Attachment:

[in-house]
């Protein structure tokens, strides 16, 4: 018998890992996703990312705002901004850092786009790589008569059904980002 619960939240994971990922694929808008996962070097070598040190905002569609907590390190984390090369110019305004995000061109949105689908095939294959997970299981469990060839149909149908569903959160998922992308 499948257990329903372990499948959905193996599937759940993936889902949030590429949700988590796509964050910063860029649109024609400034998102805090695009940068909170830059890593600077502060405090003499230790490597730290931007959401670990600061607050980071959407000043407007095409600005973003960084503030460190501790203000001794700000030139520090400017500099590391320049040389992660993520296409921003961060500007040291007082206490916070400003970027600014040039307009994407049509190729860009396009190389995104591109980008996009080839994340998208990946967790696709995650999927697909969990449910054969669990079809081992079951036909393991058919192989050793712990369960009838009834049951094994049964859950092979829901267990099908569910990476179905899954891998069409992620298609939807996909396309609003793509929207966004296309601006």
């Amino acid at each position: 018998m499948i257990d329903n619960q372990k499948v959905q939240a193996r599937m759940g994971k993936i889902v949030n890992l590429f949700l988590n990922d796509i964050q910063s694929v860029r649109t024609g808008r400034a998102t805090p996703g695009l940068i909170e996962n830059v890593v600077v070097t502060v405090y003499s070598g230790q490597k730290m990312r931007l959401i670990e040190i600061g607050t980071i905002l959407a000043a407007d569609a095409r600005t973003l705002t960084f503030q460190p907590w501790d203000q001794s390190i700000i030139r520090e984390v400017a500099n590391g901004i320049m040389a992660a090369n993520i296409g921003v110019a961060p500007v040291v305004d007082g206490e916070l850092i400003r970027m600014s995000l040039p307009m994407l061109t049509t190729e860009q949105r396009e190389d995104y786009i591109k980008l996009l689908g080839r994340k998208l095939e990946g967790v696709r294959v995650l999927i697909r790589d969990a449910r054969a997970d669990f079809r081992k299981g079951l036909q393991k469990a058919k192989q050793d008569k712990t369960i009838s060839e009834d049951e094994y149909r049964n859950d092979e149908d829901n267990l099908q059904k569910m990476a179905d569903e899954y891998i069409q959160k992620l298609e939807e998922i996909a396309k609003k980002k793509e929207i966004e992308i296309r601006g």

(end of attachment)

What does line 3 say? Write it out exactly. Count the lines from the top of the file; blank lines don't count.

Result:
């Amino acid at each position: 018998m499948i257990d329903n619960q372990k499948v959905q939240a193996r599937m759940g994971k993936i889902v949030n890992l590429f949700l988590n990922d796509i964050q910063s694929v860029r649109t024609g808008r400034a998102t805090p996703g695009l940068i909170e996962n830059v890593v600077v070097t502060v405090y003499s070598g230790q490597k730290m990312r931007l959401i670990e040190i600061g607050t980071i905002l959407a000043a407007d569609a095409r600005t973003l705002t960084f503030q460190p907590w501790d203000q001794s390190i700000i030139r520090e984390v400017a500099n590391g901004i320049m040389a992660a090369n993520i296409g921003v110019a961060p500007v040291v305004d007082g206490e916070l850092i400003r970027m600014s995000l040039p307009m994407l061109t049509t190729e860009q949105r396009e190389d995104y786009i591109k980008l996009l689908g080839r994340k998208l095939e990946g967790v696709r294959v995650l999927i697909r790589d969990a449910r054969a997970d669990f079809r081992k299981g079951l036909q393991k469990a058919k192989q050793d008569k712990t369960i009838s060839e009834d049951e094994y149909r049964n859950d092979e149908d829901n267990l099908q059904k569910m990476a179905d569903e899954y891998i069409q959160k992620l298609e939807e998922i996909a396309k609003k980002k793509e929207i966004e992308i296309r601006g």